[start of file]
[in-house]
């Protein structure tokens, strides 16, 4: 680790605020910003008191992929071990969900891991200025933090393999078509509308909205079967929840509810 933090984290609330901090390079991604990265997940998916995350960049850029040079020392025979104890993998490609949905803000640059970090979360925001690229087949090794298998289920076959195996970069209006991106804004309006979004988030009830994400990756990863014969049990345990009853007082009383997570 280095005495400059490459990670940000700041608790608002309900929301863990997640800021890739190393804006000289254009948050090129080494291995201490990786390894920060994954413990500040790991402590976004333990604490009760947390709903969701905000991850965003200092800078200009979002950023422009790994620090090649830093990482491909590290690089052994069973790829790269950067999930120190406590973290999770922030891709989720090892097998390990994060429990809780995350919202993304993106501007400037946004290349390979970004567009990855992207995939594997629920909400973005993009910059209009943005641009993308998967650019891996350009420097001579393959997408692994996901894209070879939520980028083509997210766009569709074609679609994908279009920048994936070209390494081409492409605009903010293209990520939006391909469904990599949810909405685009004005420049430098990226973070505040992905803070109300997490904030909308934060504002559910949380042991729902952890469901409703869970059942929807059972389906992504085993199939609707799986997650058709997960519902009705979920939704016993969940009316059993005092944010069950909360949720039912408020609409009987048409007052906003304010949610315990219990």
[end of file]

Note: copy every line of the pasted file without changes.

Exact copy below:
[in-house]
């Protein structure tokens, strides 16, 4: 680790605020910003008191992929071990969900891991200025933090393999078509509308909205079967929840509810 933090984290609330901090390079991604990265997940998916995350960049850029040079020392025979104890993998490609949905803000640059970090979360925001690229087949090794298998289920076959195996970069209006991106804004309006979004988030009830994400990756990863014969049990345990009853007082009383997570 280095005495400059490459990670940000700041608790608002309900929301863990997640800021890739190393804006000289254009948050090129080494291995201490990786390894920060994954413990500040790991402590976004333990604490009760947390709903969701905000991850965003200092800078200009979002950023422009790994620090090649830093990482491909590290690089052994069973790829790269950067999930120190406590973290999770922030891709989720090892097998390990994060429990809780995350919202993304993106501007400037946004290349390979970004567009990855992207995939594997629920909400973005993009910059209009943005641009993308998967650019891996350009420097001579393959997408692994996901894209070879939520980028083509997210766009569709074609679609994908279009920048994936070209390494081409492409605009903010293209990520939006391909469904990599949810909405685009004005420049430098990226973070505040992905803070109300997490904030909308934060504002559910949380042991729902952890469901409703869970059942929807059972389906992504085993199939609707799986997650058709997960519902009705979920939704016993969940009316059993005092944010069950909360949720039912408020609409009987048409007052906003304010949610315990219990």